Tuesday, August 22, 2006

Unexpected Racism

Sometimes when I look over the For Better or For Worse strip the night before aprilp_katje rises and writes her daily snark on the subject through the eyes of April Patterson, I can pretty easily predict what kinds of things she is going to say. Today was not like that. The final pun of the day was on the word "spayed" because it sounds like the word "spade" and in reference to the famous phrase "call a spade a spade." aprilp_katje made a remark that "spade" was a slightly racist term. This caused me to go into a torrent of research on the phrase. I was quite surprised to uncover that many websites were devoted to the analysis of old phrases and their origins also expressed a similar concern that the phrase had come from a racist background.

I was brought up in the deep South and I vividly remember extremely racist comments being made about African-Americans by kids my same age. They almost always used the "N" word. I never remember the use of the word "spade" and it wasn't until I was quite a bit older before I became accustomed to the more colourful and historical racial slurs. In those days of my youth, if I referred to a spade, I referred to a spade as the digging instrument. It was not until this very day I even considered the possibility of treating the term differently.

Quite pleasantly, every single one of those websites discussing the original of the phrase traced it to the Ancient Greek texts and the mistranslation of them that resulted in the phrase used in today's closing pun. The origin of the phrase as racist was univerally (at least within my universe of research) denied. I have used the phrase "call a spade a spade" occasionally, and I would hate to think I was using a phrase of racist origins. Now I can consider the use of the phrase as a tribute to Ancient Greek civilization.

I was also reminded of a bit in the movie Clerks II in which the lead, extremely unpolitically correct white male character went on a tirade to "reclaim" the phrase "porch monkey" as a kind nickname for young people instead of being a racial slur. At least with "porch monkey", there is no ambiguity.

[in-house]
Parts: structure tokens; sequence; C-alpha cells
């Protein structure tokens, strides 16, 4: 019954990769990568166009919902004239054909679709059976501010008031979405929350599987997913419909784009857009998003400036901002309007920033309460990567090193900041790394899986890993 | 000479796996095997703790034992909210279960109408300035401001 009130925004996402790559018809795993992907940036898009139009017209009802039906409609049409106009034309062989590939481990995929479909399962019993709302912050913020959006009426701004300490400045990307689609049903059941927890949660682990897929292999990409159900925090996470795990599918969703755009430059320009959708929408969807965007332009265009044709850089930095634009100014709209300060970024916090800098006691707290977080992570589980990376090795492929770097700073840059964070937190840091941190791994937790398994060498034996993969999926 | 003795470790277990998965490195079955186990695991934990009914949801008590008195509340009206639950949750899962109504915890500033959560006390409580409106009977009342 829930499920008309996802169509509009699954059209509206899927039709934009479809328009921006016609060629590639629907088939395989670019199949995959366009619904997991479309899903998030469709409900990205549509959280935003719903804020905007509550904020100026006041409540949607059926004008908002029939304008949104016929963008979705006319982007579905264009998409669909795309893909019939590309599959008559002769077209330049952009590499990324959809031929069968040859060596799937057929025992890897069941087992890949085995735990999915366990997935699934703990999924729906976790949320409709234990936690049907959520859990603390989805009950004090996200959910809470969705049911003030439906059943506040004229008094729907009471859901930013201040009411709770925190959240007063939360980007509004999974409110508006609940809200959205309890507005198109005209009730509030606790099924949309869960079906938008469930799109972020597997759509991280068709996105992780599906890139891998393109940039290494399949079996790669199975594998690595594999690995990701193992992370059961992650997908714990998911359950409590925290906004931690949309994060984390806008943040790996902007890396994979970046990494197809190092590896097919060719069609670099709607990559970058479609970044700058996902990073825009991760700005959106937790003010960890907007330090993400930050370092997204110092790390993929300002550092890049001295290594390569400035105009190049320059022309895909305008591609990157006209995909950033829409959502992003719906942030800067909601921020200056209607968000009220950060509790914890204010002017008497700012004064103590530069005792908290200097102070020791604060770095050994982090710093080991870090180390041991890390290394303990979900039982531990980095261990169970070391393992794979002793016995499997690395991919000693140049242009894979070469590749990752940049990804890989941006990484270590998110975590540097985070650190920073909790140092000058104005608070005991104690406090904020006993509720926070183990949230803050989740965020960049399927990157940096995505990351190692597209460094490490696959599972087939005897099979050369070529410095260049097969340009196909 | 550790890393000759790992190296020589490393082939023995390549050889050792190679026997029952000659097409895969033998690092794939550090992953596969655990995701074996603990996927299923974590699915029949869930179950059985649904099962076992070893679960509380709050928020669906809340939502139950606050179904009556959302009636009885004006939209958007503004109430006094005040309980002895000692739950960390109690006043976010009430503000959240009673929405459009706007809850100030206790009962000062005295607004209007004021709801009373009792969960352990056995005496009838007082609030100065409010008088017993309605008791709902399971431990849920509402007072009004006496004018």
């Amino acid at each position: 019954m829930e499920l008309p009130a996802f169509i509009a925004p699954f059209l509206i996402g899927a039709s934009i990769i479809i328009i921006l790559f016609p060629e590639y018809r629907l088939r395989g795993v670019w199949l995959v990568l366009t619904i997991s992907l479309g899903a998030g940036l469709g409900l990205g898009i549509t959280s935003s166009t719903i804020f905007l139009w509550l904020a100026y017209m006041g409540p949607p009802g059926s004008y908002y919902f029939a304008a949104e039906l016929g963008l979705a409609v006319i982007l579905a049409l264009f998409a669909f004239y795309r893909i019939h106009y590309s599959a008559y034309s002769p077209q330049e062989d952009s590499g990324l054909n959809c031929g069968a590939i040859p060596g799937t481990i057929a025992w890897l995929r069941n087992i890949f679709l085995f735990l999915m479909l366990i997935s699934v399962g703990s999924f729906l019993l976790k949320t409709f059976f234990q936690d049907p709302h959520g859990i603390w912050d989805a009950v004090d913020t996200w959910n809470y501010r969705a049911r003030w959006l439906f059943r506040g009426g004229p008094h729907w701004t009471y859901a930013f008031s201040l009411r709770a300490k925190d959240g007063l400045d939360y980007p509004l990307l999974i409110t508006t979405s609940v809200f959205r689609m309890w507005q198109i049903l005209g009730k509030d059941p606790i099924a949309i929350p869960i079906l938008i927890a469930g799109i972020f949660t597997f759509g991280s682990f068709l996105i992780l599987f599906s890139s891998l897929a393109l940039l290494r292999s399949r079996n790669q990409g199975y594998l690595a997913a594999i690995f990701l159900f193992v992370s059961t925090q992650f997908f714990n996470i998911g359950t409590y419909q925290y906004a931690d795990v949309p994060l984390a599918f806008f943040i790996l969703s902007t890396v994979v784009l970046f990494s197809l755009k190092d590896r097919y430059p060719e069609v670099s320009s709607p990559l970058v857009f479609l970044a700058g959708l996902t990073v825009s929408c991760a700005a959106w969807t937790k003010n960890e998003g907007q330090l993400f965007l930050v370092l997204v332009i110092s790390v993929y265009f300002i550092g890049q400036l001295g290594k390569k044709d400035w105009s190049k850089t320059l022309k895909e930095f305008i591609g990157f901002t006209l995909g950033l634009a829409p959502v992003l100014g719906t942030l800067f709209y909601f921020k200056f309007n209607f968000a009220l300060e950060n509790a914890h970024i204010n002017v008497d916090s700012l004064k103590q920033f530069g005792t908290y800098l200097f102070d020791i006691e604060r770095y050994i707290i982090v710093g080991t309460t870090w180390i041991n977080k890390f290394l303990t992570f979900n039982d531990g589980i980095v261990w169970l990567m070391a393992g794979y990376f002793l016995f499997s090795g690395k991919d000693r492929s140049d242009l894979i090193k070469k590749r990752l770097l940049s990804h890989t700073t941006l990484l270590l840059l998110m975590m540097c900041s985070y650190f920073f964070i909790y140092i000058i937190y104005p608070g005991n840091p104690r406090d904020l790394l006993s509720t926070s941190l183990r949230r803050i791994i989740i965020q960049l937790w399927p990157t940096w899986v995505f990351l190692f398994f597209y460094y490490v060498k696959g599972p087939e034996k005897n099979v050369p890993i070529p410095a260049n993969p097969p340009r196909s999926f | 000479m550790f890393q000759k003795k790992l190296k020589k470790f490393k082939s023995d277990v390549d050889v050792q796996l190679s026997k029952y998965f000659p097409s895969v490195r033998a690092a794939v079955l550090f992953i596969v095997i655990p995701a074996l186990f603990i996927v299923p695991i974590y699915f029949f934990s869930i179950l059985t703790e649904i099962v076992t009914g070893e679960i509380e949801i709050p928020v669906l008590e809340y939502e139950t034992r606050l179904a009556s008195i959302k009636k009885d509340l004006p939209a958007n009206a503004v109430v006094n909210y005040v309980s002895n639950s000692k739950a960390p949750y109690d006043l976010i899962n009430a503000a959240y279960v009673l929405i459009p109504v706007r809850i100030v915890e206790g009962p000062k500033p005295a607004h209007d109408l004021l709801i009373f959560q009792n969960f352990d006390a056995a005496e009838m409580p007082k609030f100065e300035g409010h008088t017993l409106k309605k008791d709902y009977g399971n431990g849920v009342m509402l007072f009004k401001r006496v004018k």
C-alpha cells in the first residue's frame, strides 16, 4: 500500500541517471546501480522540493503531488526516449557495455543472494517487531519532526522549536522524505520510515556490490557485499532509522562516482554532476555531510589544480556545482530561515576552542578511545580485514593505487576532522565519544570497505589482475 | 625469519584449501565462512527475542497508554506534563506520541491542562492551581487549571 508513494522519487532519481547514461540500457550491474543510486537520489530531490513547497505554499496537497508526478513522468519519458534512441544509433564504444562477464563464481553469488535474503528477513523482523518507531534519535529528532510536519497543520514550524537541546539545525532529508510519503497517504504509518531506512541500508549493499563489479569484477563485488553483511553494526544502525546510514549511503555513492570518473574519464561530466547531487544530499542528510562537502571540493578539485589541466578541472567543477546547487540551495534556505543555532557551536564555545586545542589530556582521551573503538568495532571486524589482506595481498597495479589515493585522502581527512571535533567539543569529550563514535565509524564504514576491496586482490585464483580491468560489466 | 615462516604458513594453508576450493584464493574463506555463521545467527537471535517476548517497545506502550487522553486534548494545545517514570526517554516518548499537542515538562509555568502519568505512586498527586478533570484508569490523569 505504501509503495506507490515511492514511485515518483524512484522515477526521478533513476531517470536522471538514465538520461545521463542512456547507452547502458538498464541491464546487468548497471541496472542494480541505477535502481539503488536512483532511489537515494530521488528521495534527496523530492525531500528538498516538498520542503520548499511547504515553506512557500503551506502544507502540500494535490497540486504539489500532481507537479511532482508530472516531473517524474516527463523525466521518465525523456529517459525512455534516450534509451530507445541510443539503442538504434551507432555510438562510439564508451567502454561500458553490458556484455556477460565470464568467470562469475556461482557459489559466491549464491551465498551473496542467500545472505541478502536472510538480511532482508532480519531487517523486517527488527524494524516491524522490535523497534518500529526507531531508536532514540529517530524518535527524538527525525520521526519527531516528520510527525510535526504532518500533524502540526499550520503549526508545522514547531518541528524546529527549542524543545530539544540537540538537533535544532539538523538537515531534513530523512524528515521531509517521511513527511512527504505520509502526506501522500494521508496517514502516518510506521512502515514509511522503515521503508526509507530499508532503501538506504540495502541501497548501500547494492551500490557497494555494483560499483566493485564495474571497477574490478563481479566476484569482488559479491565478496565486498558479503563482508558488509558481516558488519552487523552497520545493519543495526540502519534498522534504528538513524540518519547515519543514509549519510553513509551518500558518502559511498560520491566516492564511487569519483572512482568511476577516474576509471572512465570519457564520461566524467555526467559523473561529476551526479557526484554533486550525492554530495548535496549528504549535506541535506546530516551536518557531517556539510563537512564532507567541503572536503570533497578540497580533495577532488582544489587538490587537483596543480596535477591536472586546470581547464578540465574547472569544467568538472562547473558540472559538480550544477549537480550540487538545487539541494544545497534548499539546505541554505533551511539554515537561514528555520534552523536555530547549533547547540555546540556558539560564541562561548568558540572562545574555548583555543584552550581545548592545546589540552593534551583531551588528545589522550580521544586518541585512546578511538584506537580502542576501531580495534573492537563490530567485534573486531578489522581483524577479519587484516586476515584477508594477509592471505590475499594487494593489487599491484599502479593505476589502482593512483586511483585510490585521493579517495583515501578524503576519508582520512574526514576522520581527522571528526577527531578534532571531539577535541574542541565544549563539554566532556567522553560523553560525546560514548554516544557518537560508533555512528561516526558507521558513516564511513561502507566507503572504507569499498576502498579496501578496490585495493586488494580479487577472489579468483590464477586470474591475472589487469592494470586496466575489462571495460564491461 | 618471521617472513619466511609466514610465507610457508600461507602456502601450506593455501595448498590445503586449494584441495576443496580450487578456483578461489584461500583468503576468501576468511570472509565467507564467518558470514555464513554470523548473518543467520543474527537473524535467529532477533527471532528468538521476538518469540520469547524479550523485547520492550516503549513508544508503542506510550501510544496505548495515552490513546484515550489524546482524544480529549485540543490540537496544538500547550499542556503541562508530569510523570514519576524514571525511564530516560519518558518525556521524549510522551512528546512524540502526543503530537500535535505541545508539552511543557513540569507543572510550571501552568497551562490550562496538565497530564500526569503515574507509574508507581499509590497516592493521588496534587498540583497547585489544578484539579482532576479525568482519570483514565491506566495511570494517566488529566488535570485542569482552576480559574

As for Lynn Johnston and her point of view on race. Obviously, she goes out of her way to depict a racially diverse set of friends for Mike, Liz and April to signify they are not racist. She also shows a racially diverse set of Milborough residents. I will have to congratulate her for doing that. Sometimes we chastise Lynn Johnston for allowing her Patterson characters to come off as superiour or worshipped by people from different races, or having disabilities. I don't think is it a fair evalution. The Patterson characters act like they are superiour or worshipped by virtually everyone else in the strip. It doesn't have anything to do with race. But hard race issues, Lynn does not address. Duncan Anderson is going to be with Eva Abuya. Paul Wright is going to be with Susan Dokis. When Gary Crane asked Liz straight out about problems she might have from dating Paul, she completely sidestepped the question and went onto some bizarre diatribe based on a pun on the word "race" meaning different races of people vs. "race" meaning an actual footrace.

Tomorrow's strip: For this strip, I have to research canine spay procedures. Sheesh! I think Lynn must have some reference pictures for the operation, while failing to realize the people standing in the background may not appear in the picture. For example, the anaesthetist would be in the background. I couldn't find one website listing spay procedures which did not mention having an anaesthetist there during the procedure. This veterinarian may be pure "backwoods" vet, since he is using a first hear veterinary student as an assistant, and also 15-year-old April. I wonder if this is some kind of subtle slam on Winnipeg.


Blogger April Patterson said...

Your research was most impressive, as always. :)

2:49 PM  
Blogger howard said...

Thanks. I hope to set an example for Lynn, the next time she needs to research something, like how a canine spay operation should look, for example. She was so close this time, but the lack of an anaethesiologist or as many of the websites called it, veterinary technician, was particularly appalling, given how April points it out.

3:13 PM  
Blogger April Patterson said...

I guess it could have been worse. When April asked about anesthesia, the vet could have said, "What? Are we supposed to do that? When did that start?

4:56 PM  

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